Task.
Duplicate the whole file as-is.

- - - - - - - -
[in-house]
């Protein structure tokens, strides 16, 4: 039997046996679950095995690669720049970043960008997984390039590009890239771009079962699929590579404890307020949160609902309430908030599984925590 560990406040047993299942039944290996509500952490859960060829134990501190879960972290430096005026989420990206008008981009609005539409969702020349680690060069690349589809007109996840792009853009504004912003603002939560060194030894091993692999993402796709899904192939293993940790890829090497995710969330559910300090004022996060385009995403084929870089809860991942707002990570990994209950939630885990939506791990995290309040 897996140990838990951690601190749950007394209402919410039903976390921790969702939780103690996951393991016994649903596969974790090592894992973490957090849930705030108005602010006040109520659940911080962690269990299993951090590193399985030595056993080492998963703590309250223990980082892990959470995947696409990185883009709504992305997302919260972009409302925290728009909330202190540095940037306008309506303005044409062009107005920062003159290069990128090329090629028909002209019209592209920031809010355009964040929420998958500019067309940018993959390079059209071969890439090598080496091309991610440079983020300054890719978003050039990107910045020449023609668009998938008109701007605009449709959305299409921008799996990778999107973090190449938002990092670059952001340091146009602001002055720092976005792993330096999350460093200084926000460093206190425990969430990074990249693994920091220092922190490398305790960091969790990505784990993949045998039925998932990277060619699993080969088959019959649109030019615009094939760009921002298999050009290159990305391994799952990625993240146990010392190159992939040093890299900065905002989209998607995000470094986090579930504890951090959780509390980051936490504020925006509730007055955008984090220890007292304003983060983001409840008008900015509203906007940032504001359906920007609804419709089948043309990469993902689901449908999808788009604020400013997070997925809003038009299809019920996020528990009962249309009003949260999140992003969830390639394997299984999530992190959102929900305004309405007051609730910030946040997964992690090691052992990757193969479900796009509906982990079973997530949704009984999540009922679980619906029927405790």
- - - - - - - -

[in-house]
């Protein structure tokens, strides 16, 4: 039997046996679950095995690669720049970043960008997984390039590009890239771009079962699929590579404890307020949160609902309430908030599984925590 560990406040047993299942039944290996509500952490859960060829134990501190879960972290430096005026989420990206008008981009609005539409969702020349680690060069690349589809007109996840792009853009504004912003603002939560060194030894091993692999993402796709899904192939293993940790890829090497995710969330559910300090004022996060385009995403084929870089809860991942707002990570990994209950939630885990939506791990995290309040 897996140990838990951690601190749950007394209402919410039903976390921790969702939780103690996951393991016994649903596969974790090592894992973490957090849930705030108005602010006040109520659940911080962690269990299993951090590193399985030595056993080492998963703590309250223990980082892990959470995947696409990185883009709504992305997302919260972009409302925290728009909330202190540095940037306008309506303005044409062009107005920062003159290069990128090329090629028909002209019209592209920031809010355009964040929420998958500019067309940018993959390079059209071969890439090598080496091309991610440079983020300054890719978003050039990107910045020449023609668009998938008109701007605009449709959305299409921008799996990778999107973090190449938002990092670059952001340091146009602001002055720092976005792993330096999350460093200084926000460093206190425990969430990074990249693994920091220092922190490398305790960091969790990505784990993949045998039925998932990277060619699993080969088959019959649109030019615009094939760009921002298999050009290159990305391994799952990625993240146990010392190159992939040093890299900065905002989209998607995000470094986090579930504890951090959780509390980051936490504020925006509730007055955008984090220890007292304003983060983001409840008008900015509203906007940032504001359906920007609804419709089948043309990469993902689901449908999808788009604020400013997070997925809003038009299809019920996020528990009962249309009003949260999140992003969830390639394997299984999530992190959102929900305004309405007051609730910030946040997964992690090691052992990757193969479900796009509906982990079973997530949704009984999540009922679980619906029927405790």